Much like my article on how to find a good camera at a good price while shopping in Shinjuku, Tokyo, Ginza is worthy of its own article. Shorten your camera shopping in Tokyo by taking a read of what stores I think are worth your time. If the options in Ginza aren’t enough for you, Shinjuku has many camera stores worth checking out.
This Lemon Camera is much like the one in Shinjuku, but considerably larger. You can find almost any type of camera in there, as long as it shoots some film format. The best part about Lemon Camera is that there are almost always more than one or two cameras available of each model, so inventory isn’t an issue if you’re looking for something specific. The worst part about Lemon Camera is that the sales are made on consignment from the camera’s owner, and the price is not set by the store itself. This could go either way, but it almost always goes in the way of the seller.
Don’t let that drive you away from stopping by Lemon Camera. It really is a great store and I’ve found some excellent bargains in there from sellers who obviously have a realistic idea of what their camera is worth.
To make matters worse, everything is behind locked glass cabinets, which means you can’t see the prices of stock behind the item closest to the glass without asking. I’m not sure if this is done on a first-in, first-out basis, but it does make things considerably harder to arrange, especially if you don’t speak decent Japanese.
Don’t let that drive you away from stopping by Lemon Camera. It really is a great store and I’ve found some excellent bargains in there from sellers who obviously have a realistic idea of what their camera is worth. Plus, don’t forget, it has almost every film camera you can think of on the shelves.
Don’t be surprised if you walk past Shimizu House and you find it empty. It feels like this place lives off reputation alone.
They once carried a wide range of gear, but now it’s pretty slim pickings. They do a good job of making the shelves look full, but if this isn’t your first stop on your camera shopping adventure, I could imagine that you might come away underwhelmed. I only stop by because it’s easy to sweep past on your route to other stores.
Worth a look, but I’ve never made a purchase here. The staff are super friendly, though.
Most people sing high praises of Nikon House, but I must be one of the only photographers who see problems with it. It’s iconic (for some unknown reason) and not something I would recommend if it wasn’t really close to other great camera stores in Ginza. If you’re not a Nikon shooter, you probably won’t find anything interesting in there.
It’s iconic (for some unknown reason) and not something I would recommend if it wasn’t really close to other great camera stores in Ginza.
My concerns around Nikon House are primarily due to the way the cameras are stocked in the curved window. The afternoon sun hits that window and is unobstructed, and in Spring and Summer that glass can get really hot. I worry about the quality of the gear sitting on the opposite side of the glass, regardless of the air conditioning inside. Extreme heat can easily weaken the plastics used on older film camera bodies, and I would assume it would also weaken the shutter curtain on some cameras.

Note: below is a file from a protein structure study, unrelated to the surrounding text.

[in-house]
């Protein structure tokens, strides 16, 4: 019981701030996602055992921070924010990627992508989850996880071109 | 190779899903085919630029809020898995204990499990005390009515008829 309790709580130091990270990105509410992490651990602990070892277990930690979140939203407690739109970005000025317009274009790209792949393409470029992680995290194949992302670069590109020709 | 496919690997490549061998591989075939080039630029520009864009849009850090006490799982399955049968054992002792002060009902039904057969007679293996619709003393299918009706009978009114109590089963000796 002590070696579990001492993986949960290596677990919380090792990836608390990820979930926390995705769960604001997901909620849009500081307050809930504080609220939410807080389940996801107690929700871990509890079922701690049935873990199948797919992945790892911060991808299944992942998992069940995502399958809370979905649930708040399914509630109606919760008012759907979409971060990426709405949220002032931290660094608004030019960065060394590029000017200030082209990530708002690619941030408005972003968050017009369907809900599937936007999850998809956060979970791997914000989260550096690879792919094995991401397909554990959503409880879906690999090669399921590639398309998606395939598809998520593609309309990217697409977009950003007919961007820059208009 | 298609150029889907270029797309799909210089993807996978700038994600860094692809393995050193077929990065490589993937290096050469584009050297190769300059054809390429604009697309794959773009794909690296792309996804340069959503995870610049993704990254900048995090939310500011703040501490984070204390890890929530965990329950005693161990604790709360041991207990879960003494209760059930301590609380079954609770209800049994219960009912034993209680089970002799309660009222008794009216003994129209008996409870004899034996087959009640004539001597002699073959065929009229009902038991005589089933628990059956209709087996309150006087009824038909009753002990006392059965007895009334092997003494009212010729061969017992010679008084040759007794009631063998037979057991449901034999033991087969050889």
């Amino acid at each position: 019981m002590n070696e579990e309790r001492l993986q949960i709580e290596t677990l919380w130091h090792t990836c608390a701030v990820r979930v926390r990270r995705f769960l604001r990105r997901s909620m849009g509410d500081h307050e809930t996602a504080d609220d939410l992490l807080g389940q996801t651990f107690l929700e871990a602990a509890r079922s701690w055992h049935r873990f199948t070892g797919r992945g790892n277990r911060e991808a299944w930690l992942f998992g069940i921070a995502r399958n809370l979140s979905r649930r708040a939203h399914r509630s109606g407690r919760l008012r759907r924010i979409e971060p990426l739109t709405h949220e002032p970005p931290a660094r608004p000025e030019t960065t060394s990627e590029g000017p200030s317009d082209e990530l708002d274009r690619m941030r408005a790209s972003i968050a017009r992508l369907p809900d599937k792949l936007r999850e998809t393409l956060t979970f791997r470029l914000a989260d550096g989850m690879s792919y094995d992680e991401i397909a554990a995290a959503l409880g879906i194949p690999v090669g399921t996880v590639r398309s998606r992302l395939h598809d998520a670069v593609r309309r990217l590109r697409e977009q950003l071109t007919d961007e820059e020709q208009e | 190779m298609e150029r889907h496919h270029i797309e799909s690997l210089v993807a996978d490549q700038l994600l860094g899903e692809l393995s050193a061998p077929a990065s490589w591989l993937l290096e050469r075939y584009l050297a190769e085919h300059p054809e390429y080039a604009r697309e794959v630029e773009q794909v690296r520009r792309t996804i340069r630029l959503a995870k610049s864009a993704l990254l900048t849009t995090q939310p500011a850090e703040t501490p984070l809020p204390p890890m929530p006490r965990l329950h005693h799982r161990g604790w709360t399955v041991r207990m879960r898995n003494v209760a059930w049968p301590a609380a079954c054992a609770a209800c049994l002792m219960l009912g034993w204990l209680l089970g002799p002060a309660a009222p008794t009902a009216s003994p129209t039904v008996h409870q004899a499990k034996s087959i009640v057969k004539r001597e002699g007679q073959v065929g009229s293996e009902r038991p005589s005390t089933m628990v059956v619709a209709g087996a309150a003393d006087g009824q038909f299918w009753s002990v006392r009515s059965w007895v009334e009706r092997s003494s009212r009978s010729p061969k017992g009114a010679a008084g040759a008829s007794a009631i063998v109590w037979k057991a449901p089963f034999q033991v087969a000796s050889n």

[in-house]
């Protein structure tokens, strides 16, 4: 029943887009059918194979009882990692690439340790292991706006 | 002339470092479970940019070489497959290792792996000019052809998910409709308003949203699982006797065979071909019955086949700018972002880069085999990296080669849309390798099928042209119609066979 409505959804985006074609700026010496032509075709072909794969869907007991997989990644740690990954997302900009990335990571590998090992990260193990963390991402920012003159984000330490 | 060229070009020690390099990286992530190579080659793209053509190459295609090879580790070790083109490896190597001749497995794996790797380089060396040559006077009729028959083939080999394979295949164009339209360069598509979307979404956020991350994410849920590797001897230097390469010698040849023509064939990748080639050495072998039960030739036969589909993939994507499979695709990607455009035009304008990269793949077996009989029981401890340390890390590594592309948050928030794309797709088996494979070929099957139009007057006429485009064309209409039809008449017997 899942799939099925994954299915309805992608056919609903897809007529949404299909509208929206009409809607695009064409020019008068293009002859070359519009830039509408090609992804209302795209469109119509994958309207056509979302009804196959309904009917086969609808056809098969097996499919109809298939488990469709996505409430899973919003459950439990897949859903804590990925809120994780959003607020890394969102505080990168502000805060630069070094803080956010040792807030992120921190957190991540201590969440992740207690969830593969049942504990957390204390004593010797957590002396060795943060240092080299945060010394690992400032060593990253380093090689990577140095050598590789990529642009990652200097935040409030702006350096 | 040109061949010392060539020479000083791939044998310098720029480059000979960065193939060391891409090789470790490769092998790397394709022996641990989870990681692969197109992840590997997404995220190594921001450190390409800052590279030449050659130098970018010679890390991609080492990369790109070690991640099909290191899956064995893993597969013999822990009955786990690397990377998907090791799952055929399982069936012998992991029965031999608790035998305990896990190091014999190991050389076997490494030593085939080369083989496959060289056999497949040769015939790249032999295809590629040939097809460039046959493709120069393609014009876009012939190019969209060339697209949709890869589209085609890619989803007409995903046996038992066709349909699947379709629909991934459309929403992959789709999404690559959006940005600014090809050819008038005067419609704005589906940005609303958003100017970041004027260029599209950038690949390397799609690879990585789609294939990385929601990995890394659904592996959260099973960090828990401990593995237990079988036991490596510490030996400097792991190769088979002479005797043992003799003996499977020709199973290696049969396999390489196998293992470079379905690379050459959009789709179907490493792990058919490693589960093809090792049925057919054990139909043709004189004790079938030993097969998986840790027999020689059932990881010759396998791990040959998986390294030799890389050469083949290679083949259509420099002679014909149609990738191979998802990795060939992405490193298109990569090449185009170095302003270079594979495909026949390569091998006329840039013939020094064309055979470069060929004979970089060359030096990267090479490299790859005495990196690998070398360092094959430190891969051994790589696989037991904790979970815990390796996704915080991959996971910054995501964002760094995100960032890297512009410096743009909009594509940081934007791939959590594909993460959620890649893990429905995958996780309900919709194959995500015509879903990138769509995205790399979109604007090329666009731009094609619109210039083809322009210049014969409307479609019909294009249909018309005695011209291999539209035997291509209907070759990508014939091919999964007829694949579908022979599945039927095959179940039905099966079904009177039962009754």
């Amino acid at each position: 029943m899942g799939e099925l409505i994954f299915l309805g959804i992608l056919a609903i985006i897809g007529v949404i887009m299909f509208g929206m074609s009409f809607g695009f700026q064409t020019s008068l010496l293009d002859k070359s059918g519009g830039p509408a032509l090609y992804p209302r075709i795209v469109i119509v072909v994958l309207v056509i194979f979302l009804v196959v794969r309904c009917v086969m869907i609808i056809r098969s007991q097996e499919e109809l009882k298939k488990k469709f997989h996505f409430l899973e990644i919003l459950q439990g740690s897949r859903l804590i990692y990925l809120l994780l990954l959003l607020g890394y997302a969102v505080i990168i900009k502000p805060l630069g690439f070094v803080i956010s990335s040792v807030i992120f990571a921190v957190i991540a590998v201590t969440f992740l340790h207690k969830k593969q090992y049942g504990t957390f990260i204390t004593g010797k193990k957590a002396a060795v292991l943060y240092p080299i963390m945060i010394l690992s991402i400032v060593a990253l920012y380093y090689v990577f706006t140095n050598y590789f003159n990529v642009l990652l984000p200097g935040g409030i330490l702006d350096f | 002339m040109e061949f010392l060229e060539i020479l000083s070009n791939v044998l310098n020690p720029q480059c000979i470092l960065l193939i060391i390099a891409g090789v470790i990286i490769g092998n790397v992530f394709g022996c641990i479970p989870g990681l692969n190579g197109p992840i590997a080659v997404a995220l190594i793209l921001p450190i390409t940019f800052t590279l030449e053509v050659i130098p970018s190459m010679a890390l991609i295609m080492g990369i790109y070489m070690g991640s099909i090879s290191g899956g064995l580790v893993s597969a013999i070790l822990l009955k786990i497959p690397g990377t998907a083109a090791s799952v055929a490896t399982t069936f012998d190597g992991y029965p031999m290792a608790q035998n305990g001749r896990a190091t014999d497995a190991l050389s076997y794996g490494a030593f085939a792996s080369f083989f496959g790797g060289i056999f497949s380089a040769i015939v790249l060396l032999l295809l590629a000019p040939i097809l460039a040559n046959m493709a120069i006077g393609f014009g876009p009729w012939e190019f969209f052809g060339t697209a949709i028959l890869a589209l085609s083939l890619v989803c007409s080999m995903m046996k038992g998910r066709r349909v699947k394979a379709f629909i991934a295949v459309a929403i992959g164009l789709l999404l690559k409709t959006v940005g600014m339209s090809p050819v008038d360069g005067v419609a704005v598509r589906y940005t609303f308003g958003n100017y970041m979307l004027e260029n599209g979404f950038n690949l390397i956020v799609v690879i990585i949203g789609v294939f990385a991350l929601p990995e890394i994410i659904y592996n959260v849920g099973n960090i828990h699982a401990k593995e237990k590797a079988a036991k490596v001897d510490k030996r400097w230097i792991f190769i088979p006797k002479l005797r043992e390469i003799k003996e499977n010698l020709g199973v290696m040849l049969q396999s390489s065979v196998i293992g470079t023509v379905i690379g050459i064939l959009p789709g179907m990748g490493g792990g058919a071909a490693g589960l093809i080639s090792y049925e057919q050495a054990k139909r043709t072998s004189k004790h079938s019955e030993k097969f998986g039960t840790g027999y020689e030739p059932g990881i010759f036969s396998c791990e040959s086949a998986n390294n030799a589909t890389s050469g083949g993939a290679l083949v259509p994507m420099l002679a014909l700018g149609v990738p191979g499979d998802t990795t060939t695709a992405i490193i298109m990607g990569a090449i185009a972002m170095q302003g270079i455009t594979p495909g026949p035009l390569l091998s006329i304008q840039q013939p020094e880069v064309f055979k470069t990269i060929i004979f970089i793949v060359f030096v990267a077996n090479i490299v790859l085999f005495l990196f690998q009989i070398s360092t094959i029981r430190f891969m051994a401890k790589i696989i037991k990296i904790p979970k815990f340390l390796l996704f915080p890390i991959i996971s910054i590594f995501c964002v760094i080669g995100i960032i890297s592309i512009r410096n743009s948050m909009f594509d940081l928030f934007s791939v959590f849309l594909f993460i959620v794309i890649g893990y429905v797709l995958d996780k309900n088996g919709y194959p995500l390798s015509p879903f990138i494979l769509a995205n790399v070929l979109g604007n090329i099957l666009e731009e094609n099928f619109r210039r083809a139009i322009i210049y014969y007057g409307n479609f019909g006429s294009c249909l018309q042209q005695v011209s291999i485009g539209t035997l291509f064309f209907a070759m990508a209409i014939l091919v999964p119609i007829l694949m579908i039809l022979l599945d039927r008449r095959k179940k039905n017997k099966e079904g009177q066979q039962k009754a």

If you’re a tourist and unable to make a return if it’s defective, I would avoid buying anything at Nikon House.
I’m undecided about my thoughts on Sukiya House, so I recommend you check it out to make your own decision.
The guys that work there are awesome and while they don’t have great English, they make up for it in genuine willingness to help you out.
The range isn’t huge, but they ocassionally have a rare camera in there that might tempt you to make a purchase. The guys that work there are awesome and while they don’t have great English, they make up for it in genuine willingness to help you out. If you have a bit of patience and feel like a gamble, I would definitely recommend stopping in.
It’s hidden down a small doorway, but the lights inside are super bright, so you shouldn’t miss it. They love their Leicas here.
This is probably my favourite camera store in Ginza. Sankyo Camera has one of almost everything, and the store has two parts, similar to Map Camera. Fortunately, if you look at the doorway of the main store, your back will be almost exactly lined up with the entrance to the other store.
I saw a Canon EOS 1V in there for a cool 12,000 yen and the same camera at other stores for 18,000 – 40,000 yen.
The thing that makes Sankyo Camera great is that it has a fantastic range like Lemon Camera has, but isn’t a consignment store, so the prices are often more reasonable. I saw a Canon EOS 1V in there for a cool 12,000 yen and the same camera at other stores for 18,000 – 40,000 yen. The staff are fantastic and will take you through the cameras functions so you know everything is working.
Once you’re done with the main store, head across the walkway and jump into the second store. This one has heaps of odds and ends and some camera bodies that didn’t fit in the main store. Pretty much everything you find here will be parts or broken, but from what I see when I’m there, there’s no mould and the prices are very reasonable for things sold ‘for parts’.
Katsumido Camera is for the rich. You might think that’s a silly statement, but the prices in there will make your wallet shrivel up and die. Katsumido lives mainly off reputation alone, although they do have an excellent range of Leica gear, and a very good range of everything else. It’s worth a stop by, but I can’t imagine you would find anything here that you couldn’t find elsewhere for cheaper.
The reputation for this store is quite poor in terms of service, but because I’ve only ever been in as a looker, never a buyer, I haven’t had any real dialogue with the staff. Worth a poke around to see what is on offer at the very least.